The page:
Minister of Energy Taner Yıldız enunciated that Turkey's Halkbank is still the current adress to accumulate the Kurdish oil revenues despite the troublesome effects of the recent anti-graft operation.
By Ali Unal
Following years of dispute over oil policy and oil revenue distribution, Baghdad, Erbil and Ankara reached an agreement early last month on Iraqi Kurdistan's global oil exports via Turkey. The test flow of Kurdish oil has been completed through Ceyhan via the Kirkuk-Ceyhan pipeline and oil exports are expected to begin in January 2014.
According to sources, the tripartite agreement mandated that Kurdish oil revenue would have been deposited to Turkey's state-owned Halkbank. A corruption probe that the Istanbul Prosecutor launched on 17 December resulted in 24 arrests, including the sons of two cabinet ministers and Halkbank CEO Süleyman Aslan over bribery allegations. A week after the wave of arrests, Turkish media outlets reported that Baghdad and Erbil had agreed that Kurdish oil revenues will go to US-based bank, JP Morgan.
Taner Yıldız, Turkey's Minister of Energy ended speculations at the breakfast meeting with journalists today in Ankara. Mr. Yıldız remarked that neither Baghdad nor Washington had any desire to accumulate Kurdish oil revenues at a U.S. bank while noting that he found recent efforts to involve Halkbank in the corruption probe were strange. He said he hoped a deal could be reached this month to allow the exports to begin. "The flow of crude oil from Iraq has begun. It is being stored. It will not be exported without the consent of the Iraqi government" Yıldız added.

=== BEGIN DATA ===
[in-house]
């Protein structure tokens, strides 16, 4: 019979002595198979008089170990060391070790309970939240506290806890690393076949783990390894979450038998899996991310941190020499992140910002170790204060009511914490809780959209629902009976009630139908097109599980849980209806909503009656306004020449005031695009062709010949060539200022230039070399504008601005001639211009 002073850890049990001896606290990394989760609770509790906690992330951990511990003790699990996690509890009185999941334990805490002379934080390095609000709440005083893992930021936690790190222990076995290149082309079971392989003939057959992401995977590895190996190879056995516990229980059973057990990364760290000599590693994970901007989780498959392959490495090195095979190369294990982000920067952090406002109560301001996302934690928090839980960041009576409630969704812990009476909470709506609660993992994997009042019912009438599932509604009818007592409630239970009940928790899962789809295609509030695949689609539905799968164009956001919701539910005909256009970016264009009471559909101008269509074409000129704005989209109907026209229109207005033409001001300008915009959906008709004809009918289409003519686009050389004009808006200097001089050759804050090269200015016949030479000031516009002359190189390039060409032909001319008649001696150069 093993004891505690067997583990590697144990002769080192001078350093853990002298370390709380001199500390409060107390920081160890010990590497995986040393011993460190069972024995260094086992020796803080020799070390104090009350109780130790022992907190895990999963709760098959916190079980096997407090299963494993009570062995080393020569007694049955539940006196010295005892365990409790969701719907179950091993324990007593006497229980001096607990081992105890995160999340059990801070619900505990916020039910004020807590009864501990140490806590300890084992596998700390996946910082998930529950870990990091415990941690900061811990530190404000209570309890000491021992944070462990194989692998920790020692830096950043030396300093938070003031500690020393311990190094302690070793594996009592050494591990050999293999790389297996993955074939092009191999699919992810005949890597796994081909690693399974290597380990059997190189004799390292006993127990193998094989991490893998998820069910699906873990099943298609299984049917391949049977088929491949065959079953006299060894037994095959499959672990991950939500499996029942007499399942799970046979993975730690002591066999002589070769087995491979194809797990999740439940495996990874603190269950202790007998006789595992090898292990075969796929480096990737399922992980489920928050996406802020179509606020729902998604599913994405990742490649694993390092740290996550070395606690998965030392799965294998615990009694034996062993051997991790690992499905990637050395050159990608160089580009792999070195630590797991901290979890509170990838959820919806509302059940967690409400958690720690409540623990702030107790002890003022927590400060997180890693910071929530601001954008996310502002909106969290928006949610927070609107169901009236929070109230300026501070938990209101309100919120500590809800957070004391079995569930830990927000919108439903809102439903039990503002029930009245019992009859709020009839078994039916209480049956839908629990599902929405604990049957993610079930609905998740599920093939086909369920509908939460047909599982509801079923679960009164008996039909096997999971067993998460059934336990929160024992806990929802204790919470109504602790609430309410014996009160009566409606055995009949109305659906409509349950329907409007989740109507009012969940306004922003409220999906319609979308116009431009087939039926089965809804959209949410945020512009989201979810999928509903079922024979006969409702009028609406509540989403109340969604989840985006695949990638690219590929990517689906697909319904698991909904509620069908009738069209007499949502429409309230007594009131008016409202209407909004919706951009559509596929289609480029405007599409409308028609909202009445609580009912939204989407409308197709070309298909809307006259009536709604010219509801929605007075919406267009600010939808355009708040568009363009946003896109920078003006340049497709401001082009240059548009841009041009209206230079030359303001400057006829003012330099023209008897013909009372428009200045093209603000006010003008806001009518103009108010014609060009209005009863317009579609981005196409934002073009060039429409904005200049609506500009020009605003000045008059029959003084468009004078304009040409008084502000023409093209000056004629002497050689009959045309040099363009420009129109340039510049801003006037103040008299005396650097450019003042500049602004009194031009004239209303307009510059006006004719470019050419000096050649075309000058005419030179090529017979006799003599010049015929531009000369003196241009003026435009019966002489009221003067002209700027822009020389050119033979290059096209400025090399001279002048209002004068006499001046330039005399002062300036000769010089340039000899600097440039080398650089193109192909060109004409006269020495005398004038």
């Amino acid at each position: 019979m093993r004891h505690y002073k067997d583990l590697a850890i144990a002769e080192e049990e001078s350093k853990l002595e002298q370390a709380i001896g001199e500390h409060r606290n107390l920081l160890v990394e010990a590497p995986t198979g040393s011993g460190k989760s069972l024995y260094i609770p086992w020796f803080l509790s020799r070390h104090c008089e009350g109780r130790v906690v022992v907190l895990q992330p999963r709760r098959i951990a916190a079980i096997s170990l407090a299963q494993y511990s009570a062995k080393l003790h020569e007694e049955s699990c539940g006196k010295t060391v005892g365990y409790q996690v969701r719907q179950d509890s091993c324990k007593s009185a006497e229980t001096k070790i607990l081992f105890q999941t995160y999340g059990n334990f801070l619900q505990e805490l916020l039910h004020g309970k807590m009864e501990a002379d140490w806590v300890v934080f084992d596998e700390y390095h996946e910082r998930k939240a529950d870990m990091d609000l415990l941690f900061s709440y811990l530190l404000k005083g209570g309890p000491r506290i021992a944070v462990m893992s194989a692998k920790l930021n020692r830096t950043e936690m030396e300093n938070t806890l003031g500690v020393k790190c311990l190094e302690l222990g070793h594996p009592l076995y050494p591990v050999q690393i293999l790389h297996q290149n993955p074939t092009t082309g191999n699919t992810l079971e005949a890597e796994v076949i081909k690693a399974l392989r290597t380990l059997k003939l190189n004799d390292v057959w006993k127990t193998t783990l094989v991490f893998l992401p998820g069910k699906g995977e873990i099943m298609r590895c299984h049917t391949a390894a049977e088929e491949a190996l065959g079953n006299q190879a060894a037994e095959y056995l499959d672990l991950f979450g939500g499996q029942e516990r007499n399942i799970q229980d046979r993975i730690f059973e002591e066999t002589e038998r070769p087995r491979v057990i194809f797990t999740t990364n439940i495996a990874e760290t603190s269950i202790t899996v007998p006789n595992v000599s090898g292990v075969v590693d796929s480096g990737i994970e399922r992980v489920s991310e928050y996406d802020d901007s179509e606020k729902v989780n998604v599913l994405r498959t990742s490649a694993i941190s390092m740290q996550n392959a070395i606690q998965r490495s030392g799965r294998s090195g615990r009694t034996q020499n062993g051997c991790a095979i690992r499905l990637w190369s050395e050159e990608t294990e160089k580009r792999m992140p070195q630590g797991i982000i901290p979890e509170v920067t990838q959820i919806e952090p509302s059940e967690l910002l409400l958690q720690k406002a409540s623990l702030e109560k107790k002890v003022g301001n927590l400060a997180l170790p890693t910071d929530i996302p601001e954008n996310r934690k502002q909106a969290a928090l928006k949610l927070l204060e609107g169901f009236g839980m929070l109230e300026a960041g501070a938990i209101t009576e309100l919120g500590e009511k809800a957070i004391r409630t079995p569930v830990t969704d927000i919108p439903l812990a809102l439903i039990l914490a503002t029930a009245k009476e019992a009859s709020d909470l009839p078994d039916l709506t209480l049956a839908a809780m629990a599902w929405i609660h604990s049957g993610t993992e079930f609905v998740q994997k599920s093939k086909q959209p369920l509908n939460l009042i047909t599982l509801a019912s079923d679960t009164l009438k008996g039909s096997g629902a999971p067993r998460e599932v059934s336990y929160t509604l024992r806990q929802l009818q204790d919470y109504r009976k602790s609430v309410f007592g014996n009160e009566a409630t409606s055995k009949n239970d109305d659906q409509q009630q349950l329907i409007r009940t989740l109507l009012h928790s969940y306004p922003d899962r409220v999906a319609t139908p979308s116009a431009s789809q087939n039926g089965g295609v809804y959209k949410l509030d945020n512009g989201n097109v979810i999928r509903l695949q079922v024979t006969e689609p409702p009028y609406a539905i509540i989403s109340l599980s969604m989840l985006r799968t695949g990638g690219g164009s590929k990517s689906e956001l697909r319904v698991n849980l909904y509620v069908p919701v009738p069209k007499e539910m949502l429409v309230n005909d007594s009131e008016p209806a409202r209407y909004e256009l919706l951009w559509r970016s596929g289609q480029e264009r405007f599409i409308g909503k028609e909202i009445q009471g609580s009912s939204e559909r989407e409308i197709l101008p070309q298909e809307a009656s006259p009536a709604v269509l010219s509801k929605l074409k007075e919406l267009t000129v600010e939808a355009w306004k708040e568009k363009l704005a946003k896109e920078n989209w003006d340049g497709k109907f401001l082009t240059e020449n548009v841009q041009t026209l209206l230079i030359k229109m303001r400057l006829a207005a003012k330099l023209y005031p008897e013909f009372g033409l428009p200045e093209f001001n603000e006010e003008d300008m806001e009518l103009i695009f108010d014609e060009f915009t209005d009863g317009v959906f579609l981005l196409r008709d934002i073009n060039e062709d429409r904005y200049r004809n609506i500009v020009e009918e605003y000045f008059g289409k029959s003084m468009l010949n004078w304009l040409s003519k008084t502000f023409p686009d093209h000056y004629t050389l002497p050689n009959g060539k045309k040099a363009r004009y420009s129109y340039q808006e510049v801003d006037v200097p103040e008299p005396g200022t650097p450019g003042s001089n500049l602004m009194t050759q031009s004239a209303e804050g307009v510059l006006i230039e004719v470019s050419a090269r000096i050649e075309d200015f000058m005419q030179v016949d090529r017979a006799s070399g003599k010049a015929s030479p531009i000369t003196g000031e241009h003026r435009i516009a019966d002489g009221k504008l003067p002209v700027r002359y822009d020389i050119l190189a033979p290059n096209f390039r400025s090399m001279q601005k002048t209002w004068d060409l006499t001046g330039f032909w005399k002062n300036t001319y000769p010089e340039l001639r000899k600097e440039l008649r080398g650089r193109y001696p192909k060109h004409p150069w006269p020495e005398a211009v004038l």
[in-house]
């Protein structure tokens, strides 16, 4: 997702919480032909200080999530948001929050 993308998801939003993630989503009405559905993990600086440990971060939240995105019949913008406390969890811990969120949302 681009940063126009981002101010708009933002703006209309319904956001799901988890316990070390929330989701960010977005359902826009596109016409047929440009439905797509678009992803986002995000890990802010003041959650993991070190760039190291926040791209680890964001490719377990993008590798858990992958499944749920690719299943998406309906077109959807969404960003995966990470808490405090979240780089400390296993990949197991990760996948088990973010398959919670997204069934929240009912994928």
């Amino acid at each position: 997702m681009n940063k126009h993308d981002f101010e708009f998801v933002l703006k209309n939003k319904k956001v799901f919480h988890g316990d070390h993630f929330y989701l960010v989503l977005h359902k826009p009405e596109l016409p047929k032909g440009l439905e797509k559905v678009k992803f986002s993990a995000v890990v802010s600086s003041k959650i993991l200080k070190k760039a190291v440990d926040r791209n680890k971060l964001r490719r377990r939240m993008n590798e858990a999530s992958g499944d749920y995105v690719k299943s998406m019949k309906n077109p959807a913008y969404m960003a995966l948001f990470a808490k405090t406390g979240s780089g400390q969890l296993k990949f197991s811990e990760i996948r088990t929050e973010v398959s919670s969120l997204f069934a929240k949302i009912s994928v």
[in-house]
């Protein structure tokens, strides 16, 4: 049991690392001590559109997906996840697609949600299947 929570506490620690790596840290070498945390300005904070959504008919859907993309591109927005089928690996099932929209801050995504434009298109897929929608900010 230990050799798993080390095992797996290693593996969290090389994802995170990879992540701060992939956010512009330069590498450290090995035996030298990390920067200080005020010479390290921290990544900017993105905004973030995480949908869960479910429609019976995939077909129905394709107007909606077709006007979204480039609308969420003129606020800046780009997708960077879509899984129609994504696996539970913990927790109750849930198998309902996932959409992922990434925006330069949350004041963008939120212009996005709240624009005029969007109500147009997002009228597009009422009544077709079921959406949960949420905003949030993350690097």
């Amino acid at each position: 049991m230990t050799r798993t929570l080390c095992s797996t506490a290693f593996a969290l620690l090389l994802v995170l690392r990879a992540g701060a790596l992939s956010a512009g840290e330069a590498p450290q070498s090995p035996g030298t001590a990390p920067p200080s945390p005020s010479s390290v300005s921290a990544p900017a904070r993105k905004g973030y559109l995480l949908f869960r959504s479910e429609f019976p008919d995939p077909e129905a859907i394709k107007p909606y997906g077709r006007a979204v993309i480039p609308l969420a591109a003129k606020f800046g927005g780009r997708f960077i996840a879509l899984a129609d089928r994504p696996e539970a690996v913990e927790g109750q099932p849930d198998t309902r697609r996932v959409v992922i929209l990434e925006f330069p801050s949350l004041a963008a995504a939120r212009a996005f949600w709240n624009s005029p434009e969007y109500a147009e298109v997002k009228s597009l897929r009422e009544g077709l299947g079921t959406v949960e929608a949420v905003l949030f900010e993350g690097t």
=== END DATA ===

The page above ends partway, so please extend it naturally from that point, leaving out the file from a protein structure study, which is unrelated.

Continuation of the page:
Final decision due in this month
On 26 December, Iraqi Prime Minister Nouri al-Maliki commented on the issue during a meeting with KRG representatives that they "will find a solution to the oil export, revenue sharing, oil extraction and the rights of the companies" in future meetings. Meanwhile, high-level sources from the Turkish Ministry of Energy stated that the final decision regarding the accumulation of Kurdish oil revenues will be reached within this year. Turkish authorities are expected to mount pressure on both Erbil and Baghdad to direct revenues to Halkbank or another Turkish financial institution.
Kurdish oil money may reach up to $100 billion
The KRG controls an estimated 40-45 billion barrels of oil as well as 6-7 trillion cubic feet of natural gas in reserves, whose combined worth is estimated at $5 trillion. Erbil plans to export over two million barrels of oil per day and 20-30 billion cubic meters of natural gas per year via Ceyhan to generate a $100 billion annual turnover. The Turkish government believes that accumulating Kurdish oil revenue at a Turkish bank would contribute to the country's potential to become a leading player in world energy markets.